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Big hate is snipers who use sniping softwear. I was comfortably the highest bidder on a lovely watch by a good 45 quid last month and had been for days. 6 bids came in in the last 2 seconds. SIX!!!

That's what I do though - wait until the last 10 secs to put in a bid as long as the price hasn't gone stupid. No sniping software involved :)

Edited by it'salivejim

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Big hate is snipers who use sniping softwear. I was comfortably the highest bidder on a lovely watch by a good 45 quid last month and had been for days. 6 bids came in in the last 2 seconds. SIX!!!

its simple - you did not bid enough , all snipping software does is bid the snipers max bid in the last few seconds -if you had bid higher than the sniper you would have still won it.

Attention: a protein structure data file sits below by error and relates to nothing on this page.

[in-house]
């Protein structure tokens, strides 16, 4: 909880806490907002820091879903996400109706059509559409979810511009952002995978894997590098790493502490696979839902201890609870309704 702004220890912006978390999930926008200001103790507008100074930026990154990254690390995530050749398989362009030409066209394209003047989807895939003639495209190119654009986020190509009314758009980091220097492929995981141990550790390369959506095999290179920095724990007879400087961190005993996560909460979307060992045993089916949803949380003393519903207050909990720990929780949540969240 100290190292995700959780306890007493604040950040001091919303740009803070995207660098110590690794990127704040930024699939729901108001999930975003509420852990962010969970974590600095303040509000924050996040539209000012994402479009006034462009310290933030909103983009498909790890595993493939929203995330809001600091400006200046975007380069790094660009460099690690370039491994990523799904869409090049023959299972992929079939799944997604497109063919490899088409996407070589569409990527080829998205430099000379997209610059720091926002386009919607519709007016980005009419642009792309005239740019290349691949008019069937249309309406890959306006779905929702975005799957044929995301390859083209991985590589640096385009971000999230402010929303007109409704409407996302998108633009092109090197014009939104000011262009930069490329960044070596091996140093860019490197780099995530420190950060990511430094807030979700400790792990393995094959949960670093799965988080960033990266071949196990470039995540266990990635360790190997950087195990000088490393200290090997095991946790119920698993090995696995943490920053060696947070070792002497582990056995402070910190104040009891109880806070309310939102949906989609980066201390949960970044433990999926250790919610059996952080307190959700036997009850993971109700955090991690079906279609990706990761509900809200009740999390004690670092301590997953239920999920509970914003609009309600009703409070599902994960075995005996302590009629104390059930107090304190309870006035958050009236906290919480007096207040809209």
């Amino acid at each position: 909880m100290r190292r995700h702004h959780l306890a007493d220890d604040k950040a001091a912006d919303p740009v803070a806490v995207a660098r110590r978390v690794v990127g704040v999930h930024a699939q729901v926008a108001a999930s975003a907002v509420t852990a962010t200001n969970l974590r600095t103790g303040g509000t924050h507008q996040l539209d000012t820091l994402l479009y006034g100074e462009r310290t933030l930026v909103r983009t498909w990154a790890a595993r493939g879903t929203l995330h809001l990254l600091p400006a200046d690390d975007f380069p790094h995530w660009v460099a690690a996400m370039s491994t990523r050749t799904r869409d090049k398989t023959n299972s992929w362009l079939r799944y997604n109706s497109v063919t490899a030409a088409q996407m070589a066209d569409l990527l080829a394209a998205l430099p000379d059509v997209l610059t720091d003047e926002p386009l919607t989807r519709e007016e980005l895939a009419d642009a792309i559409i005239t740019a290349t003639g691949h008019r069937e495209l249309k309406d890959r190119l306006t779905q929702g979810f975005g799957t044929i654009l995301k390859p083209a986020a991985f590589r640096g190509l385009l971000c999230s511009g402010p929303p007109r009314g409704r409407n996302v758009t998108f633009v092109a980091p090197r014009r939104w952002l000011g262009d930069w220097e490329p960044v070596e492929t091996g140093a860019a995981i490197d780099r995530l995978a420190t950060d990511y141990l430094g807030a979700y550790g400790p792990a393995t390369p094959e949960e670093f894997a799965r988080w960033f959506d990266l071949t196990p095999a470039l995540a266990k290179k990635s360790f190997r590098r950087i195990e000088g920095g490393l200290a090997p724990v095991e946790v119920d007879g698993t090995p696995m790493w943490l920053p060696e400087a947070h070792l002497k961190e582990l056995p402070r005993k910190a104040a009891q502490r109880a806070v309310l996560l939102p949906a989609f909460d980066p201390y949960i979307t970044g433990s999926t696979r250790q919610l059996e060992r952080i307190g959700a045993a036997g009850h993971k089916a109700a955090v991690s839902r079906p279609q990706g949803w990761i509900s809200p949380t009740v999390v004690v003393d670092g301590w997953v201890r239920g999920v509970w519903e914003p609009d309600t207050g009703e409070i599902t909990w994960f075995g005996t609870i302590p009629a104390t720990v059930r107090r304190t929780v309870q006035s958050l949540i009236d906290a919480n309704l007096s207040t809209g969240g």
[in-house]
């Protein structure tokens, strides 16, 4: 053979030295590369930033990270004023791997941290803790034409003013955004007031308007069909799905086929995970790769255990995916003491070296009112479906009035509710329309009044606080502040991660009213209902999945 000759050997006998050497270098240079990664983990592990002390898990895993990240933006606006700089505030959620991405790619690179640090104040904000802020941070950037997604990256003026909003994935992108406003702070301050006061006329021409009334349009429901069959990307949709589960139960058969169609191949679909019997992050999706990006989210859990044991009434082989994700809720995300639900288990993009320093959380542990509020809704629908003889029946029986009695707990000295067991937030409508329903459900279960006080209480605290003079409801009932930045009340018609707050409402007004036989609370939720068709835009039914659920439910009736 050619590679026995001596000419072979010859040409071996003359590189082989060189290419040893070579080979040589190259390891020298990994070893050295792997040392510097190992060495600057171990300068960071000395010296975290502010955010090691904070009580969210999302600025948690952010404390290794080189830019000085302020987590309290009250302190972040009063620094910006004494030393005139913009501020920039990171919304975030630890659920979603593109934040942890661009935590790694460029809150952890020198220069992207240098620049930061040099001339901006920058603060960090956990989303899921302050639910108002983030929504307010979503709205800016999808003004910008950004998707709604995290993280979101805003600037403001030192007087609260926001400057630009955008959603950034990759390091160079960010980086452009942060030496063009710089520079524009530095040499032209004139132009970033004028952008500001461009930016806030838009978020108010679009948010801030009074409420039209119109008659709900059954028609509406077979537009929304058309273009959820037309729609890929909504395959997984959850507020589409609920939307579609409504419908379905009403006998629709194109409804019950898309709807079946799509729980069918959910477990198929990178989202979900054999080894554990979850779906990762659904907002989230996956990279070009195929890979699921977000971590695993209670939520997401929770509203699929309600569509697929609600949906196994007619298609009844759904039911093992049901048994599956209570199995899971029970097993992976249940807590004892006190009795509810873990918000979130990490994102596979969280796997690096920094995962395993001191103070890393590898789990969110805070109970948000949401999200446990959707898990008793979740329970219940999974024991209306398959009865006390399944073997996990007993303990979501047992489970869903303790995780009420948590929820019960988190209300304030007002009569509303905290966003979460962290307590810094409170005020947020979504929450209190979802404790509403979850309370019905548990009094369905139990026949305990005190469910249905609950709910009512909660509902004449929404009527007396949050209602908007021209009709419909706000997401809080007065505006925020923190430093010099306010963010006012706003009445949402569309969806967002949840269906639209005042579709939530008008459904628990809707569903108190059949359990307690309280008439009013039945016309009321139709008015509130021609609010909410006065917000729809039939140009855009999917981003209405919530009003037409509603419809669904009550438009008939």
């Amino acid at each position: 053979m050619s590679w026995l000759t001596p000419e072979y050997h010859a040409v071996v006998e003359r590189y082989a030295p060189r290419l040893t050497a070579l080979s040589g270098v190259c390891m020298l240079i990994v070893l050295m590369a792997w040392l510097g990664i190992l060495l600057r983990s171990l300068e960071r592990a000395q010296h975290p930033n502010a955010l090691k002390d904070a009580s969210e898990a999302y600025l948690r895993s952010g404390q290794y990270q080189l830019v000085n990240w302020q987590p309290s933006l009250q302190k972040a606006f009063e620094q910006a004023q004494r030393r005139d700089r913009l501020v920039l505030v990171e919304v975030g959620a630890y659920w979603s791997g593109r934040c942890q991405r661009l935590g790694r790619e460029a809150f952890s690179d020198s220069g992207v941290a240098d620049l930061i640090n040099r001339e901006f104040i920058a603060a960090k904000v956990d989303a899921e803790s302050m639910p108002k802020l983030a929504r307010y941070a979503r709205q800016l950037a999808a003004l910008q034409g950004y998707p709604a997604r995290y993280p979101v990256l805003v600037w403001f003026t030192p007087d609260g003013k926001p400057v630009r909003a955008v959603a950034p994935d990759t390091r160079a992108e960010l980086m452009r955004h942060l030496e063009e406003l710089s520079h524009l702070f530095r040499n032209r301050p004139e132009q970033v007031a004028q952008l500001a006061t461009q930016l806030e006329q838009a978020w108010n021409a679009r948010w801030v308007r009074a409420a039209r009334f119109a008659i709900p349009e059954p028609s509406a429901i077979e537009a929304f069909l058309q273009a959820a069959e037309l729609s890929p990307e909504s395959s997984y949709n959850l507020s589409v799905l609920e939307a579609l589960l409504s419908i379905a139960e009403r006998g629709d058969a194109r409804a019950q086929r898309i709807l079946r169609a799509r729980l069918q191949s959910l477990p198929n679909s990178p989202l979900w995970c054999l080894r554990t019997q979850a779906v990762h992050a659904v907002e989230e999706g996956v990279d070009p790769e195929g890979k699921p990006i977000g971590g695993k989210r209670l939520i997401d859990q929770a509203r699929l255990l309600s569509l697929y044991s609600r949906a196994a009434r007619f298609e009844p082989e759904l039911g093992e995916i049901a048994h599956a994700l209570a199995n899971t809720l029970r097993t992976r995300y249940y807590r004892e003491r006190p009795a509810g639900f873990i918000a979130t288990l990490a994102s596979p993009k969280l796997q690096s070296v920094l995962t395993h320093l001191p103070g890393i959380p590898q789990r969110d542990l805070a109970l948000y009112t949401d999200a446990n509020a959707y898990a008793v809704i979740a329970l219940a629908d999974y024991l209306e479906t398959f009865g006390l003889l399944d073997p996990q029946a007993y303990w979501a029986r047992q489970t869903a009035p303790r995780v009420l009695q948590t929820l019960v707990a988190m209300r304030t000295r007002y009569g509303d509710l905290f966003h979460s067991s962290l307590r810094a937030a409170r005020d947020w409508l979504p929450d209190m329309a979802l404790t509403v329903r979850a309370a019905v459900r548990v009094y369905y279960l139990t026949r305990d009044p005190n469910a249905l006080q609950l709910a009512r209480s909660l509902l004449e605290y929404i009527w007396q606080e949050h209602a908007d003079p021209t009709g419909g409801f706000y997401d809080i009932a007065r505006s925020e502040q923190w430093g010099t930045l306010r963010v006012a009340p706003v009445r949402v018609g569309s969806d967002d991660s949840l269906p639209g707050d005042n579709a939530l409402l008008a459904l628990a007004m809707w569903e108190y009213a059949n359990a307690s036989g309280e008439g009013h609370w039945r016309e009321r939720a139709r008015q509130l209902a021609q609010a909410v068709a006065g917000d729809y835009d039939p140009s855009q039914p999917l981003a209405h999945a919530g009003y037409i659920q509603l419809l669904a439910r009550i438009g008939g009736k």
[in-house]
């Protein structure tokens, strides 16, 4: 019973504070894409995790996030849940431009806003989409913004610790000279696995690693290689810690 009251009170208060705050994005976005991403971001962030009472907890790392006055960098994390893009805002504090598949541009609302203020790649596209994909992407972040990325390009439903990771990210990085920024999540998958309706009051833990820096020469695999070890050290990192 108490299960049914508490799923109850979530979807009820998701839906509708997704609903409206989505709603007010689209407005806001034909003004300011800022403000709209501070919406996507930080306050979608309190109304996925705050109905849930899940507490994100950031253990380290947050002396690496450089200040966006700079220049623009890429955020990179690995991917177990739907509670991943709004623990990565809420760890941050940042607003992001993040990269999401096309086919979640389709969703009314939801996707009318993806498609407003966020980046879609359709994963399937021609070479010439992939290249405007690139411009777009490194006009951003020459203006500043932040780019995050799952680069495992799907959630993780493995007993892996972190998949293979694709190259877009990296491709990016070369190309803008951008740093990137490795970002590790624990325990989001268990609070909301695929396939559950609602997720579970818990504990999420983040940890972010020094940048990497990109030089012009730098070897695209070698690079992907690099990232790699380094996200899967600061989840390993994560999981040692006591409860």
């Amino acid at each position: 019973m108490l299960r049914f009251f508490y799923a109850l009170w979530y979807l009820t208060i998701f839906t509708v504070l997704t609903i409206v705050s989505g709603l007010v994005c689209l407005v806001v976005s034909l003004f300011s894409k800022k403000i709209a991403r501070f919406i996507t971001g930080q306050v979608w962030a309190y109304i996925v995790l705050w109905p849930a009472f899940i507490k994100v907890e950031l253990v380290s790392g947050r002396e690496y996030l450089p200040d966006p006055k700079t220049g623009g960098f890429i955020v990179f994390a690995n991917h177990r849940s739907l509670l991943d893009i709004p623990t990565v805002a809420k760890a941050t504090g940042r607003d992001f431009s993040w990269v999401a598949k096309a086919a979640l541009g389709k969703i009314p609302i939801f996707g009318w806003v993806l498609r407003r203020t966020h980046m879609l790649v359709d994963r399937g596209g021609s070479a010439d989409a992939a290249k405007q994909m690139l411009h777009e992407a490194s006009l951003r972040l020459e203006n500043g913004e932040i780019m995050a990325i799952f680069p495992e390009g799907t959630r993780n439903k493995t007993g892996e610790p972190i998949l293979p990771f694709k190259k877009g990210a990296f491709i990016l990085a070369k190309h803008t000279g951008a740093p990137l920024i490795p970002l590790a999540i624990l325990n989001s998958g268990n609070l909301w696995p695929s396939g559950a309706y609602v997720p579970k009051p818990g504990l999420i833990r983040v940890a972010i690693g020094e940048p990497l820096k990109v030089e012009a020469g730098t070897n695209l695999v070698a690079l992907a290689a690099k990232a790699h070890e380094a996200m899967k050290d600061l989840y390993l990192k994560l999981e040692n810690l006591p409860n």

theres nothing mysterious about sniping software , you still put your max bid in it the same as when you bid on ebay as normal.

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I snipe all the time and, yes, Pugster's quite right. It's no different to placing a maximum bid other than that you aren't giving away your bid max bit by bit. No matter what, the highest bid wins.

And if you think eBay's costs are high, then try buying at an auction where you'll pay anything from 15% to 22% and more - plus VAT on the commission - plus a surcharge for bidding online through the Saleroom.com - plus extortionate postage costs. It's also cheaper to sell on eBay than some auction houses.

I've bought some cracking watches on eBay and I've bought the odd duff item - just like any auction. If you sell stuff and get asked for condition reports after the sale, then the inference is that it's not been described fully. I describe all my watches (and other items) as fully and as accurately as possible, with high quality photographs showing all aspects of the item. My rating is 100% - and I want to keep it that way!